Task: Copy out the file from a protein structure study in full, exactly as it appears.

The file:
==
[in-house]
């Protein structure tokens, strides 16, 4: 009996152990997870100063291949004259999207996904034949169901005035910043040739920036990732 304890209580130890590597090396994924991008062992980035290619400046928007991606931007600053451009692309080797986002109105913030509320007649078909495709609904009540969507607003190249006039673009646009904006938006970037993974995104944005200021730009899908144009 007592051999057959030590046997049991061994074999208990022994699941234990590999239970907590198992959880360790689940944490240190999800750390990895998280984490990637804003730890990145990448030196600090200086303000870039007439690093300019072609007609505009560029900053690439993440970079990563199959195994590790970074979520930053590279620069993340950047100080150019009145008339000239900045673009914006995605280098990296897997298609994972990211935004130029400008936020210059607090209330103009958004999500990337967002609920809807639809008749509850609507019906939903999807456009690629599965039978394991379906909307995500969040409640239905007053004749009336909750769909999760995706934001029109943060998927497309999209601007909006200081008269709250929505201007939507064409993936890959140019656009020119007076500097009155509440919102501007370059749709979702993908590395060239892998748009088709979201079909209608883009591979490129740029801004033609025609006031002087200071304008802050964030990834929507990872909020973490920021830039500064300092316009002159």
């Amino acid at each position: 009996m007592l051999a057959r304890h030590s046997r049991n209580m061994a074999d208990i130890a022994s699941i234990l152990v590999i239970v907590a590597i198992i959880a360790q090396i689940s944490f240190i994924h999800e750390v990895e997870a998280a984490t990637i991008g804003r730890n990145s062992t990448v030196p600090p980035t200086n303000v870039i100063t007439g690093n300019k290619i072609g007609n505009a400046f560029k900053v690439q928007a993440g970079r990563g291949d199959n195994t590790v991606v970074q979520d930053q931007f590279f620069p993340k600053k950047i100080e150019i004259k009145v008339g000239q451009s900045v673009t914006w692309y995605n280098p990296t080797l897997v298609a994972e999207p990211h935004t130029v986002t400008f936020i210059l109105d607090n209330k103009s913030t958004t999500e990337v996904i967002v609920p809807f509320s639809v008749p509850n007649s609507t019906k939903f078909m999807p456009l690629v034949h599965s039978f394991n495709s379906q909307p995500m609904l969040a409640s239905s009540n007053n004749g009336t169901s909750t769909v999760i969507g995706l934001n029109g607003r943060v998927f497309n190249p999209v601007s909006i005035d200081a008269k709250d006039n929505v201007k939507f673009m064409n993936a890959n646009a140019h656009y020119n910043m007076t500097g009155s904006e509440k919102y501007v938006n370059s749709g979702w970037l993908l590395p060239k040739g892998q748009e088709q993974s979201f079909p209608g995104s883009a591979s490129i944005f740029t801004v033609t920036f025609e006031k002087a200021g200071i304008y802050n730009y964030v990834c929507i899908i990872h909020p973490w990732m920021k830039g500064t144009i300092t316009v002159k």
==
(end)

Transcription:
[in-house]
């Protein structure tokens, strides 16, 4: 009996152990997870100063291949004259999207996904034949169901005035910043040739920036990732 304890209580130890590597090396994924991008062992980035290619400046928007991606931007600053451009692309080797986002109105913030509320007649078909495709609904009540969507607003190249006039673009646009904006938006970037993974995104944005200021730009899908144009 007592051999057959030590046997049991061994074999208990022994699941234990590999239970907590198992959880360790689940944490240190999800750390990895998280984490990637804003730890990145990448030196600090200086303000870039007439690093300019072609007609505009560029900053690439993440970079990563199959195994590790970074979520930053590279620069993340950047100080150019009145008339000239900045673009914006995605280098990296897997298609994972990211935004130029400008936020210059607090209330103009958004999500990337967002609920809807639809008749509850609507019906939903999807456009690629599965039978394991379906909307995500969040409640239905007053004749009336909750769909999760995706934001029109943060998927497309999209601007909006200081008269709250929505201007939507064409993936890959140019656009020119007076500097009155509440919102501007370059749709979702993908590395060239892998748009088709979201079909209608883009591979490129740029801004033609025609006031002087200071304008802050964030990834929507990872909020973490920021830039500064300092316009002159």
């Amino acid at each position: 009996m007592l051999a057959r304890h030590s046997r049991n209580m061994a074999d208990i130890a022994s699941i234990l152990v590999i239970v907590a590597i198992i959880a360790q090396i689940s944490f240190i994924h999800e750390v990895e997870a998280a984490t990637i991008g804003r730890n990145s062992t990448v030196p600090p980035t200086n303000v870039i100063t007439g690093n300019k290619i072609g007609n505009a400046f560029k900053v690439q928007a993440g970079r990563g291949d199959n195994t590790v991606v970074q979520d930053q931007f590279f620069p993340k600053k950047i100080e150019i004259k009145v008339g000239q451009s900045v673009t914006w692309y995605n280098p990296t080797l897997v298609a994972e999207p990211h935004t130029v986002t400008f936020i210059l109105d607090n209330k103009s913030t958004t999500e990337v996904i967002v609920p809807f509320s639809v008749p509850n007649s609507t019906k939903f078909m999807p456009l690629v034949h599965s039978f394991n495709s379906q909307p995500m609904l969040a409640s239905s009540n007053n004749g009336t169901s909750t769909v999760i969507g995706l934001n029109g607003r943060v998927f497309n190249p999209v601007s909006i005035d200081a008269k709250d006039n929505v201007k939507f673009m064409n993936a890959n646009a140019h656009y020119n910043m007076t500097g009155s904006e509440k919102y501007v938006n370059s749709g979702w970037l993908l590395p060239k040739g892998q748009e088709q993974s979201f079909p209608g995104s883009a591979s490129i944005f740029t801004v033609t920036f025609e006031k002087a200021g200071i304008y802050n730009y964030v990834c929507i899908i990872h909020p973490w990732m920021k830039g500064t144009i300092t316009v002159k």